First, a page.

Photos by Roger Turk
When Roland Behee and Laura Cameron–Behee moved into their 1910 American Foursquare, in 1999, the cramped shoebox of a kitchen needed work, but it wasn’t on their priority list at first. One of their two daughters had just been born, and the second would come along soon.
The owners have spent 20 years bringing good looks back to the 1910 house, which they describe as “a pretty typical Northwest Foursquare.”
Remnants of a 1960s remodeling included failing cabinets, a dropped acoustic-tile ceiling, and a layout that included “the mother of all bottlenecks” at the back door. The stairs from the basement, the door to the laundry room, a kitchen door, and the stove “all kind of converged in the same space,” Roland explains.
The couple and their growing family nevertheless lived with the cramped kitchen for years. Then, serendipitously, Laura met designer Chandra Sadro, who joined the Everett, Washington, historical commission when Laura was its chair. By then, the couple was envisioning a nostalgic “grandma’s kitchen” with floor-to-ceiling cabinets and vintage fixtures, including a cast-iron porcelain sink they’d found discarded in their neighborhood.
Given the kitchen’s flat-panel cabinetry, cast-iron sink, and 70-year-old range, visitors think the room is near-original to the house. “We always take that as a compliment,” says the owner.
“I love designing for historic homes,” Sadro says. “I’d never had a client who wanted a kitchen that looked original, right down to cabinets with no toe-kicks. Laura’s goal was to create a ‘contemporary-period kitchen’, one that looks as close to vintage as possible. Her dedication was admirable! We had great fun on this very special project.”
Cozy and sunlit, the dining nook is furnished with built-in bench seating, a vintage table, and an antique ceiling fixture. The original kitchen was located in this area.
Poking around behind the acoustic tile, Roland and Laura had found fragments of beadboard, along with evidence that the ceiling was once much higher—probably the same 10′ height as rooms in the rest of the house. That tantalizing glimpse reinforced their desire for a homey, authentic kitchen with lofty beadboard ceilings and beadboard backsplashes.
In researching details, the owners and Chandra Sadro turned to Jane Powell’s influential book
Bungalow Kitchens. “One particular page in the book had the look we wanted,” Roland says, “including swing-out doors under the sink.”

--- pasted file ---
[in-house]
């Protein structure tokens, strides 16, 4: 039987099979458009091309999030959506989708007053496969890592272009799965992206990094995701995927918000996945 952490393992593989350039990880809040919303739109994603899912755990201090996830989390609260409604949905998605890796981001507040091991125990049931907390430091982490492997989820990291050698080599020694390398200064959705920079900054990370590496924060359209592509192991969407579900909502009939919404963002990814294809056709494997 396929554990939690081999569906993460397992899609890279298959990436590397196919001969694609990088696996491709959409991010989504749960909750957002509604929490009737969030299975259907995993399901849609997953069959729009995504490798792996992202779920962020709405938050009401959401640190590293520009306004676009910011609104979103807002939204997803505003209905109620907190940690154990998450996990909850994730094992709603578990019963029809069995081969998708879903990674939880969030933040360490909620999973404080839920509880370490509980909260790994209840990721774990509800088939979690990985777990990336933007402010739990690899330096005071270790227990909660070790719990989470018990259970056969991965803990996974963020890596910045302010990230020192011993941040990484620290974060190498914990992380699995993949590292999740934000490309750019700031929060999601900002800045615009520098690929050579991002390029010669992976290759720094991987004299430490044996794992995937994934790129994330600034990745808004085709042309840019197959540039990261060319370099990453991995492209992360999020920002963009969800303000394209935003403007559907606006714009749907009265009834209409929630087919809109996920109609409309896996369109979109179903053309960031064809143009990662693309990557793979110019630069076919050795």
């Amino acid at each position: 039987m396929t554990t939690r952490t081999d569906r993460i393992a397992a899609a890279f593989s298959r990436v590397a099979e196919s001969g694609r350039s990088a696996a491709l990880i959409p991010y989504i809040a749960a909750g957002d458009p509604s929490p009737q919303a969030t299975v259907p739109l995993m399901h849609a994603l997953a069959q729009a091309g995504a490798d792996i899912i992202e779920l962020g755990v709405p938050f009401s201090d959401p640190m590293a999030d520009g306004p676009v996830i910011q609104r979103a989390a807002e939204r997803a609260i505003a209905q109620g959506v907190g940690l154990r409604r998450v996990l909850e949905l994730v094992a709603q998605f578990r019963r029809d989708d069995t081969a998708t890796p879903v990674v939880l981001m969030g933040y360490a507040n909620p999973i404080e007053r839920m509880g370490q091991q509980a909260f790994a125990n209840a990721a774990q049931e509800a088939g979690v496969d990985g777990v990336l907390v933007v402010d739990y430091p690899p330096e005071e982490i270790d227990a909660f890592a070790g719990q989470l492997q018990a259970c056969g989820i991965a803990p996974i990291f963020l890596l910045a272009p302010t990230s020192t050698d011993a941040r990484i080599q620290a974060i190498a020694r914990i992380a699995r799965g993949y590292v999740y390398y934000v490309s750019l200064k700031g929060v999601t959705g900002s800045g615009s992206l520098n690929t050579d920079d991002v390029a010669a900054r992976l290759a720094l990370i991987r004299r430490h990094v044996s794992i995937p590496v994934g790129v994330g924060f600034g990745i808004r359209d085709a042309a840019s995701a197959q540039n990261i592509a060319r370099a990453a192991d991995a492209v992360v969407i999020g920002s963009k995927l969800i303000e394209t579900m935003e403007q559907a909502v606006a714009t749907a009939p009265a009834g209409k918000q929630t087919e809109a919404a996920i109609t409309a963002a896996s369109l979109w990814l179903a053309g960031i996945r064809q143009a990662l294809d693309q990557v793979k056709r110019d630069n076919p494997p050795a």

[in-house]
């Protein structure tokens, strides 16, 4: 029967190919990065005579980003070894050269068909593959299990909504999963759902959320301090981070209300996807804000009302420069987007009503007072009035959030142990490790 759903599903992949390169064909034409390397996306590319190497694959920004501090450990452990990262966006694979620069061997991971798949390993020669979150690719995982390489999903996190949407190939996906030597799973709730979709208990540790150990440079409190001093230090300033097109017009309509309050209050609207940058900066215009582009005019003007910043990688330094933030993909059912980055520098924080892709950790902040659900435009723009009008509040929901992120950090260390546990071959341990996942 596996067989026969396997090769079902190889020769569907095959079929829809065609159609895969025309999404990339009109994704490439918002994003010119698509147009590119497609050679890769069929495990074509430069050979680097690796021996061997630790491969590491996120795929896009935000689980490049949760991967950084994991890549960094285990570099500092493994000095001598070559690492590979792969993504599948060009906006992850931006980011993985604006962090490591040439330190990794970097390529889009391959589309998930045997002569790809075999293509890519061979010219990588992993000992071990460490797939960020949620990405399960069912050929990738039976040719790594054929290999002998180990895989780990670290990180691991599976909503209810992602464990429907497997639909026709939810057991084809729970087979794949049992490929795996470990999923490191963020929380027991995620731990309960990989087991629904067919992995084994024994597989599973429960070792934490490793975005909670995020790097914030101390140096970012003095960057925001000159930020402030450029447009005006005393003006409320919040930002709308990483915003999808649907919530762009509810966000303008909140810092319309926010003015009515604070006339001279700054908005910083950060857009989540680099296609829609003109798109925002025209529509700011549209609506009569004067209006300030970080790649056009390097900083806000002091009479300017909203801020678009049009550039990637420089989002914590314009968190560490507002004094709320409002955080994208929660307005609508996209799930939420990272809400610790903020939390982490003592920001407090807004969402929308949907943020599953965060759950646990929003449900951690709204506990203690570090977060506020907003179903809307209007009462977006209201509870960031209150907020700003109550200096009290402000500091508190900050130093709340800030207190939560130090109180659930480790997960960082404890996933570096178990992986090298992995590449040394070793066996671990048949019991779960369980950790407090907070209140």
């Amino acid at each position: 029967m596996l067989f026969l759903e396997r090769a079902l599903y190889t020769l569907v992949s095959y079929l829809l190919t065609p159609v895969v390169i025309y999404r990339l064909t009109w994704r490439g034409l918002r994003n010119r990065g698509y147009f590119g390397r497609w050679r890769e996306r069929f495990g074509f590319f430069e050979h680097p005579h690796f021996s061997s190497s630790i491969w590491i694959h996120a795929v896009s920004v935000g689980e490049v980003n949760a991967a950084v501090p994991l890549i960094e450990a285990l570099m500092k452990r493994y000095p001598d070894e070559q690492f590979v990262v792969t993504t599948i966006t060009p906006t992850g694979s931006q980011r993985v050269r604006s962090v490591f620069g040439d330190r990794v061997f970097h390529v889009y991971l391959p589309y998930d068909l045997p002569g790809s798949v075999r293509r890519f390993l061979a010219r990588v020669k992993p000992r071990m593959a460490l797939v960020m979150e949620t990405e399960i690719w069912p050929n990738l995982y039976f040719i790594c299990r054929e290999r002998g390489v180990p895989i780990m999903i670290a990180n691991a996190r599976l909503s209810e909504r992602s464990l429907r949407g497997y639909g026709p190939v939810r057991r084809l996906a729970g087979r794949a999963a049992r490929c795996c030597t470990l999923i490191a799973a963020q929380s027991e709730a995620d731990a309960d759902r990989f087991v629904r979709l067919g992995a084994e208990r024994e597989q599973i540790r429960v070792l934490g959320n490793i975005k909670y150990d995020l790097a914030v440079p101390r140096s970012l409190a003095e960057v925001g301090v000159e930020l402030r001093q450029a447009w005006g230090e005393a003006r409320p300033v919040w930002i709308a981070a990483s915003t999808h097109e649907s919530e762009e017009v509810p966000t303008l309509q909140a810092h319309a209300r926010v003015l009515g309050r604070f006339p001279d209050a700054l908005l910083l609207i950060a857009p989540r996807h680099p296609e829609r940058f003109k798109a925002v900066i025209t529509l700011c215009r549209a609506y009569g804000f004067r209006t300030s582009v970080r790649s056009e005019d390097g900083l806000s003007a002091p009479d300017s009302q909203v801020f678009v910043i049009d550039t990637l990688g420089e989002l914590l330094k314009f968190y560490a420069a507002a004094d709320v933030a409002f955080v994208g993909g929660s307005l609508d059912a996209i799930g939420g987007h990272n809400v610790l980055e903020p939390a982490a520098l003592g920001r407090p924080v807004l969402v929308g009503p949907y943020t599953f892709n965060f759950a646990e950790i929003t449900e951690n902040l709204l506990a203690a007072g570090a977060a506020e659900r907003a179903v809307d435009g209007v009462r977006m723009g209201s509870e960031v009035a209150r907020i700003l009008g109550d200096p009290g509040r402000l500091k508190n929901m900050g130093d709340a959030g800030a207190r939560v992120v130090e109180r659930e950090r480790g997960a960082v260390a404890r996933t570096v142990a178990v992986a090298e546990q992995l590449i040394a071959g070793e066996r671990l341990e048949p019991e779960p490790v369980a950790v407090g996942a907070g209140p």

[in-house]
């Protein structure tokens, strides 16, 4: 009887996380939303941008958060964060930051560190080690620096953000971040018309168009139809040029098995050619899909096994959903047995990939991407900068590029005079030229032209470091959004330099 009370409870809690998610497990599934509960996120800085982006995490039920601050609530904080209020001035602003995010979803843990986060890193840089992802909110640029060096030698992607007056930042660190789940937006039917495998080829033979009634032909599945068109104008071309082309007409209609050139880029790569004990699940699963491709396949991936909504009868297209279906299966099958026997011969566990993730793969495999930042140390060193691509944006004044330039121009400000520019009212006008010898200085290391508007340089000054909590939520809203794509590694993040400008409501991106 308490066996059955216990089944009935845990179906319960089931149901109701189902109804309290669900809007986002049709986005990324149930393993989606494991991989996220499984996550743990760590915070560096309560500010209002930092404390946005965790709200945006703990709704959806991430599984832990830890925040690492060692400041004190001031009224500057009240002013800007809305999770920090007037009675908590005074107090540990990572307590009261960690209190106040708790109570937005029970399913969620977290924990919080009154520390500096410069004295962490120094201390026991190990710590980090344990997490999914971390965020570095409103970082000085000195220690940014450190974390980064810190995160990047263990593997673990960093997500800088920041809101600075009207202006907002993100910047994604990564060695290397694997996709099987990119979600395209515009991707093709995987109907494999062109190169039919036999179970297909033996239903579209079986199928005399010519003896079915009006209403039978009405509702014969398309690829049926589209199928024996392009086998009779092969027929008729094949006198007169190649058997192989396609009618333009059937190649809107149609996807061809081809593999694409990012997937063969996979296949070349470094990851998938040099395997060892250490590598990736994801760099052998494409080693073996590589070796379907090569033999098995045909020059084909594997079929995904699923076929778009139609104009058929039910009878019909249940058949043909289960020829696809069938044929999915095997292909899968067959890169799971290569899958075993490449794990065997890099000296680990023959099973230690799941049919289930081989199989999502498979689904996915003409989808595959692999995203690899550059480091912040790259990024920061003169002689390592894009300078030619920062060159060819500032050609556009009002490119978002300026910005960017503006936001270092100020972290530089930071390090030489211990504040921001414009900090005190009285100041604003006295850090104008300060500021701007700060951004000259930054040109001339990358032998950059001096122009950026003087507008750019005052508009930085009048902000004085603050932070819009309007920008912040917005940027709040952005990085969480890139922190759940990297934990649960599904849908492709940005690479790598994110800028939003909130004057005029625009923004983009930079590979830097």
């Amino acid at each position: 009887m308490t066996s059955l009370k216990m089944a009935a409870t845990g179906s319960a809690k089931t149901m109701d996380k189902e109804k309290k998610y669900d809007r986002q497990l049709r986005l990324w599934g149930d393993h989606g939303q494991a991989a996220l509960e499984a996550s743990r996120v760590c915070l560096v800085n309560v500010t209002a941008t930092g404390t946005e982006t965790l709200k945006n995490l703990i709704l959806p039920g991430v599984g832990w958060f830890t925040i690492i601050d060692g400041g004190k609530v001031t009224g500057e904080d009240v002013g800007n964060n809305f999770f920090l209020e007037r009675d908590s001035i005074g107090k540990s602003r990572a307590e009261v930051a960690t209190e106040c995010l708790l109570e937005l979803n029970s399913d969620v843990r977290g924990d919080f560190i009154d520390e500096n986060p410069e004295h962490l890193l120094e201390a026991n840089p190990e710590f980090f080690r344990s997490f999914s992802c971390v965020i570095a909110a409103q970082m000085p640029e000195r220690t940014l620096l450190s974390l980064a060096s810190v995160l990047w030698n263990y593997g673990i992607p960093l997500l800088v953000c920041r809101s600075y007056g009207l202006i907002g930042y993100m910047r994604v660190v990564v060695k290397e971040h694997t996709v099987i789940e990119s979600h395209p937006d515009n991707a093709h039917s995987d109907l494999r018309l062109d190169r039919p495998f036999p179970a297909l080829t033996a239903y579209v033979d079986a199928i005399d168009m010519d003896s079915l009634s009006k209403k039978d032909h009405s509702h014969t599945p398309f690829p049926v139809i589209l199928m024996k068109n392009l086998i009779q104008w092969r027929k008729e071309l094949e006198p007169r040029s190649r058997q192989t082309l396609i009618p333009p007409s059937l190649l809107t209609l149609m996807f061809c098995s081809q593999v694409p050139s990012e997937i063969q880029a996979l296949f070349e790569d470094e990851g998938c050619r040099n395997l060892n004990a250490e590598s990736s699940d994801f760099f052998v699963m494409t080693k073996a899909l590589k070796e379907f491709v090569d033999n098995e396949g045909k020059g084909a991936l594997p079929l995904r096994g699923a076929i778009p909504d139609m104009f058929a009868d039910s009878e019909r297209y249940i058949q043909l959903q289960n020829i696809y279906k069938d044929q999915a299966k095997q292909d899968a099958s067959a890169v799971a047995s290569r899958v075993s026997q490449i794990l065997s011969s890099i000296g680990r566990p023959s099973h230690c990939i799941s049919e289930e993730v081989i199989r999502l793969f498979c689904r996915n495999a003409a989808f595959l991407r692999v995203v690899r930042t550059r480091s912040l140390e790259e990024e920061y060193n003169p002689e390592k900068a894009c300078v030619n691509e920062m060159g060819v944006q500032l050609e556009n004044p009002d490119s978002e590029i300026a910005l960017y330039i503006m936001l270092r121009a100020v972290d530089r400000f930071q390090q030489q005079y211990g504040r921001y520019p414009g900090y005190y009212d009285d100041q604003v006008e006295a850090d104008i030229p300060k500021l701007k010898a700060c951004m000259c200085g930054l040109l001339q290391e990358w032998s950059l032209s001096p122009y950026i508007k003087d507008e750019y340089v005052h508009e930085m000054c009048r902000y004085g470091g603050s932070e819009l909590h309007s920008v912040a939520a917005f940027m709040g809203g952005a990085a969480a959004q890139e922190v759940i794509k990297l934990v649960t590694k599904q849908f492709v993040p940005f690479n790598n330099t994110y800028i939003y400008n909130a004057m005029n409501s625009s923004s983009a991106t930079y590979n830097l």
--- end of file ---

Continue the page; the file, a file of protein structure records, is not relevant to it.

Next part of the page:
Stacking the washer and dryer made space for a counter and utility sink in the laundry room, which is trimmed out now with finished walls and architecturally correct mouldings.
By now, the couple had a clear idea how the kitchen should look, but they weren’t sure how to accommodate their list of must-haves within the available space. Besides ample cabinets and counter space, the wish list included a walk-in pantry, an eating nook, an improved laundry room, and, if at all possible, a sunroom. Laura had fixed on that idea early, having spent time as a volunteer and later archivist at the 1878 Blackman House museum in Snohomish. “My favorite part of that house is the sunroom, and I wanted something like it in my own home,” she says.
Sadro presented Laura and Roland with three design concepts. The only one that met most of their demands would mean building a 200-square-foot addition along the back of the house. “It was the biggest bite, but it was the one that made everything work,” Roland says.
The pattern for the cutaway swinging doors under the sink is a close copy of an original in a vintage kitchen, from page 17 of the book Bungalow Kitchens.
Enlarging the footprint not only resolved the traffic-flow issue around the back door, but also provided room to spare for the 40″-wide, vintage Wedgewood range they’d purchased from a restoration shop.
“I spend a lot of time at the kitchen table,” says the owner, who specified the built-in phone nook and a wide shelf behind the banquette for plants.
Laura and Roland did compromise on the wished-for sunroom—the dining nook in a sunny corner does double duty—but they got the walk-in pantry they wanted. “The pantry is where we saved money,” Laura says. “Roland built the shelves and mouldings himself.” She trimmed the shelves with her collection of vintage shelf papers, some of which came from her grandmother, as did the hand-me-down dresser where she stores antique tablecloths and linens.
A telephone that once belonged to the owner’s grandparents occupies the purpose-built niche near the kitchen banquette. It works!
The Wedgewood range and porcelain sink are perfect for canning and baking. The pilot light in the Wedgewood keeps the stove warm enough to hold completed dishes or to proof bread. While the range was in good condition when the Cameron–Behees bought it, the chrome hadn’t been redone, so they’ve been sending out various pieces to be freshly replated. “We are still looking for the salt and pepper shakers, and the clock that goes with the top,” says Laura. “If anyone wants to send us any of those, we’ll take them!”
The homeowners created the fruit-themed shelf edging in the glass-front cabinet themselves, using rubber stamps and ink on newsprint.
Not surprisingly, the kitchen has become the center of the house.
designer Sadro Interior Design Studio, Everett, WA
contractor Carter Construction Everett, WA
cabinets Chet’s Cabinets, Marysville, WA
cabinet glass Restoration Glass ® through Covenant Art Glass
hardware / lighting schoolhouse ceiling lights, ‘Vernon’ offset pulls, mushroom knobs: all Rejuvenation
range 1950-51 Wedgewood, Homestead Vintage Stove Co., Centralia , WA
flooring sheet Marmoleum by Forbo
paint Roycroft Vellum Sherwin-Williams
sink faucet Heritage Collection deck mount (out of stock) American Standard
clothing rack similar from Urban Clotheslines
kitchen laundry room OHJ April 2021